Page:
*1681. f 1684. # 1682.

* In his preface to Fresnoy's Art of Painting. Dr J.

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EDMUND WALLER was born on the third of March, 1605, at Colshill in Hertfordshire. His father was Robert Waller, esquire, of Agmondesham, in Buckinghamshire, whose family was originally a branch of the Kentish Wallers; and his mother was the daughter of John Hampden, of Hampden in the same county, and sister to Hampden, the zealot of rebellion. His father died while he was yet an infant, but left him a yearly income of three thousand five hundred pounds; which rating together the value of money and the customs of life, we may reckon more than equivalent to ten thousand at the present time. He was educated by the care of his mother, at Eton ; and removed afterwards to King’s college in Cambridge. He was sent to parliament in his eighteenth, if not in his sixteenth year, and frequented the court of James the First, where he heard a very remarkable conversation, which the writer of the life prefixed to his works, who seems to have been well informed of facts, though he may sometimes err in chronology, has delivered as indubitably certain. '''“. He found Dr. Andrews, bishop of winchester, and Dr. Neale, bishop of Durham, standing behind his majesty’s chair; and there happencă something extraordinary,” continues this writer, “in the conversation those prelates had with the king, on which Mr. Waller did often reflect. His majesty asked the bishops, “My lords, cannot I take my subjects’ money when I want it, without all this formality of parliament " The bishop of Durham readily answered, “God forbid, sir, but you should : you are the breath of our nostrils.” Whereupon the king turned, and said to the bishop of Winchester, “Well, my lord, what say you ?” “Sir,” replied the bishop, “I have no skill to judge of parliamentary cases.” The king answered, “No put-offs, my lord; answer me presently,” “Then, sir,” said he, “I think it is lawful for you to take my brother Neale's money for he offers it.” Mr. Waller said, the company was pleased with this answer, and the wit of it seemed to affect the king ; for, a certain lord coming in soon after, his majesty cried out, “Oh, my lord, they say you lig with my lady.” “No sir,” says his lordship in confusion;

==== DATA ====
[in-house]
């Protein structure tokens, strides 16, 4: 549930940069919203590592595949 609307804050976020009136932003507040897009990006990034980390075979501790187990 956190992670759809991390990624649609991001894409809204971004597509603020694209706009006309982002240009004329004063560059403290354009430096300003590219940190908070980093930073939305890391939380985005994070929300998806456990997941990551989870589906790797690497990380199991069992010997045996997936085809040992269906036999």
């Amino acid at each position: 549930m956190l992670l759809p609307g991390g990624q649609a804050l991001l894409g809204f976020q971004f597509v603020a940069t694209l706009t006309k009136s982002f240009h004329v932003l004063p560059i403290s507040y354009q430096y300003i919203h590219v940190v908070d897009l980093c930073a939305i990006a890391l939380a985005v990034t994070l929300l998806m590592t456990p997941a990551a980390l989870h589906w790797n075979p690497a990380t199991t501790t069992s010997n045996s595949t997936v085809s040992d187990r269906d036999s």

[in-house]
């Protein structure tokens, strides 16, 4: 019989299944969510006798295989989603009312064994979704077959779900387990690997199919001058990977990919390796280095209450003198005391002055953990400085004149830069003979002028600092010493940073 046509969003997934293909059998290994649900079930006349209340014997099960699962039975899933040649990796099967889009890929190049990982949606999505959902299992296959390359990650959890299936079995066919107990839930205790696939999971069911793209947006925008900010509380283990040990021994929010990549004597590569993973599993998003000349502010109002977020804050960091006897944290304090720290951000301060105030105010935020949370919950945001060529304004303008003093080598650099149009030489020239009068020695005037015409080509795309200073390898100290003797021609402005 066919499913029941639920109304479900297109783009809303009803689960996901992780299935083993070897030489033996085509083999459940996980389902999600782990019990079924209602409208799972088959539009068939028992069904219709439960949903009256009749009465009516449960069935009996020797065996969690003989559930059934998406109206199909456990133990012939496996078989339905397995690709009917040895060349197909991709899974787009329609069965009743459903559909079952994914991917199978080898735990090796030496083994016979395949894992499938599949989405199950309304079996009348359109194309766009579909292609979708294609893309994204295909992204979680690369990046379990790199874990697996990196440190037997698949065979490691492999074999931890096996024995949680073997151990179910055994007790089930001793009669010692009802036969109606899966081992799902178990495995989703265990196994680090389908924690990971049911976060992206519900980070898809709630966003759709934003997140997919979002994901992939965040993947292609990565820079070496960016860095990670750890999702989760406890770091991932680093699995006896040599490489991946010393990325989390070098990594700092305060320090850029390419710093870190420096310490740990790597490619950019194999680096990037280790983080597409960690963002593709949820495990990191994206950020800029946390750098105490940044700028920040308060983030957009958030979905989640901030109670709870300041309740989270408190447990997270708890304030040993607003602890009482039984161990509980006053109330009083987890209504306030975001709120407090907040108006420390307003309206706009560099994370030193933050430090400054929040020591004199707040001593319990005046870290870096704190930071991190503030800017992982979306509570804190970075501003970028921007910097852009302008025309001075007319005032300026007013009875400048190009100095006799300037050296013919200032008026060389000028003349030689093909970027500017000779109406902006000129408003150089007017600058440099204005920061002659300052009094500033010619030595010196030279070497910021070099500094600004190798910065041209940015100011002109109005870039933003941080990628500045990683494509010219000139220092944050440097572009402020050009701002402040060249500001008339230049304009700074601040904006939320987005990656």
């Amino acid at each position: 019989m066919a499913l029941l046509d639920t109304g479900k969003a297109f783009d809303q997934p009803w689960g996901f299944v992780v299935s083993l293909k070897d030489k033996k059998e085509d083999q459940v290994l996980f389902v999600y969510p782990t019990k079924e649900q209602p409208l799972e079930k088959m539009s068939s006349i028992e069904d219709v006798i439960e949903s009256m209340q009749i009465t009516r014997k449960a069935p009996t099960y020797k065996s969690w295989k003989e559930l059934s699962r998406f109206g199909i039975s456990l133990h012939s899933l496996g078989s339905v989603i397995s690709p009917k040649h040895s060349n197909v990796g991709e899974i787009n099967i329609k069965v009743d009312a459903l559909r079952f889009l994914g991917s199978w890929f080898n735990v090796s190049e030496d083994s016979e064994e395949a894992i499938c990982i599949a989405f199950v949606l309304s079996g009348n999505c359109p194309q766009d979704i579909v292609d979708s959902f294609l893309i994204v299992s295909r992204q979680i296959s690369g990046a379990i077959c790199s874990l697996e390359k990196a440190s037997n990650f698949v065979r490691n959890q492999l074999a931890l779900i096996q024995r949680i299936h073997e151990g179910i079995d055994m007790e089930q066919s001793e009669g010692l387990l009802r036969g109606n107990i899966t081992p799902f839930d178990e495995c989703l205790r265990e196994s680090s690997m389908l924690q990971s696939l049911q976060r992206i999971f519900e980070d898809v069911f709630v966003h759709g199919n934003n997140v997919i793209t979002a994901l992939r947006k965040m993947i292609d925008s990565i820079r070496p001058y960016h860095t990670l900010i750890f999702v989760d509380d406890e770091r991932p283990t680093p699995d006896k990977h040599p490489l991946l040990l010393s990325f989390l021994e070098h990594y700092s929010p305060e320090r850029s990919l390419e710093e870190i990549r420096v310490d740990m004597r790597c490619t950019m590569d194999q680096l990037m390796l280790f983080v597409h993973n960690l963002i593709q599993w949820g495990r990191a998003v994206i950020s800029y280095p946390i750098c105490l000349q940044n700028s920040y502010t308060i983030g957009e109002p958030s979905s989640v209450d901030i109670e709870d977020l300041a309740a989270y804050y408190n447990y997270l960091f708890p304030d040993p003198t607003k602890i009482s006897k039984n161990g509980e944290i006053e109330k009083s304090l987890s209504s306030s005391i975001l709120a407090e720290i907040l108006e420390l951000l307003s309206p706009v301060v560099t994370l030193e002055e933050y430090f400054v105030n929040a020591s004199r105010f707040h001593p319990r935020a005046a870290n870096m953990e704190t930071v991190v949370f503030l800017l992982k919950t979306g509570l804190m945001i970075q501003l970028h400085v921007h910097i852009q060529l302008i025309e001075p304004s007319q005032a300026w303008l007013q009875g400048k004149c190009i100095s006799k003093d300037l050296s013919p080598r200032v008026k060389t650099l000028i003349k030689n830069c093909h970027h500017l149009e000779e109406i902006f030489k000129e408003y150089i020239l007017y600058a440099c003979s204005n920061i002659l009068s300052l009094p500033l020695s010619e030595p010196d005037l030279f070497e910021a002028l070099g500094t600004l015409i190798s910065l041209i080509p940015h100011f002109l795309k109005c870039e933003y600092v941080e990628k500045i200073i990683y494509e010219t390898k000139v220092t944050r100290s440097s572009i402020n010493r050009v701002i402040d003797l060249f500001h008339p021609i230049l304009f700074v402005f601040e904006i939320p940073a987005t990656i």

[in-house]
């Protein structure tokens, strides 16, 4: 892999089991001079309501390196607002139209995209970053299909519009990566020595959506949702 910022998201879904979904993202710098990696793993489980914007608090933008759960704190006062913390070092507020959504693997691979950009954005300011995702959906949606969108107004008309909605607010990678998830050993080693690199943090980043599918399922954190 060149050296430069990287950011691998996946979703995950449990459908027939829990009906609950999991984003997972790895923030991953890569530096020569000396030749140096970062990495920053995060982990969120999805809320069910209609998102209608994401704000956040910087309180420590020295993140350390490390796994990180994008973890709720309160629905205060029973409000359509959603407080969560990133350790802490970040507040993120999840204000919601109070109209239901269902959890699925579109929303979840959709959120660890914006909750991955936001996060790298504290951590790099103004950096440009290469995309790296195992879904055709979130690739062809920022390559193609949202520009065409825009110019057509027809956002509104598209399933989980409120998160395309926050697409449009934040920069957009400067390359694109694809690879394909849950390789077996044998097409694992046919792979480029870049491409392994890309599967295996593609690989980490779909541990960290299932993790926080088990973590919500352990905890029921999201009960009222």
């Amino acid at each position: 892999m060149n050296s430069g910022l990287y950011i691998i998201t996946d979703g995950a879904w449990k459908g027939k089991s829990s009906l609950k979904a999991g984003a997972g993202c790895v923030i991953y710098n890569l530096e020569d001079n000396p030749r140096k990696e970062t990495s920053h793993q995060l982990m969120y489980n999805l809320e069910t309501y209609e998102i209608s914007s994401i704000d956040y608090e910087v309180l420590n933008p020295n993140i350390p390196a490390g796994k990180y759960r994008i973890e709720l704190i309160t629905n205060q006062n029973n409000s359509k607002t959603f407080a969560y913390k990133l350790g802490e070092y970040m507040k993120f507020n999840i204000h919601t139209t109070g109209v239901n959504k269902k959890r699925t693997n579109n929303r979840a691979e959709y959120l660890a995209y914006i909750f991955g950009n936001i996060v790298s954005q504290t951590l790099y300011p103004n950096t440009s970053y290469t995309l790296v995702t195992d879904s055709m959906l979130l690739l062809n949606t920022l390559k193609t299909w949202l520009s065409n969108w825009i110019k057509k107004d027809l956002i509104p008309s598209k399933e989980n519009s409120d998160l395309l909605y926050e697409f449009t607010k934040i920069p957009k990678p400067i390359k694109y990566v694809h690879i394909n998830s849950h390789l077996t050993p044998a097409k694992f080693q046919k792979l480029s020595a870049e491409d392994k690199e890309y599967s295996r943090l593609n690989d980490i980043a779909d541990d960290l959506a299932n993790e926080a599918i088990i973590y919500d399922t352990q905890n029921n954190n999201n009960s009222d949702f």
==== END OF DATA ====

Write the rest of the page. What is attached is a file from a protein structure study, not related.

“but I like her company, because she has so much.

wit.” “Why then,” says the king, “do you not lig with my lord of Winchester there 7° Waller's political and poetical life began nearly together. In his eighteenth year he wrote the poem that appears first in his works, on “the prince's escape at St. Andero:” a piece which justifies the observation made by one of his editors, that he attained, by a felicity like instinct, a style which perhaps will never be obsolete; and that, “were we to Judge only by the wording, we could not know what was wrote at twenty, and what at fourscore.” His versification was, in his first essay, such as it appears in his last performance. By the perusal of Fairfax's translation of Tasso, to which, as Dryden" relates, he confessed himself indebted for the smoothness of his numbers, and by his own nicety of observation, he had already formed

* Preface to his fables. Dr. J. .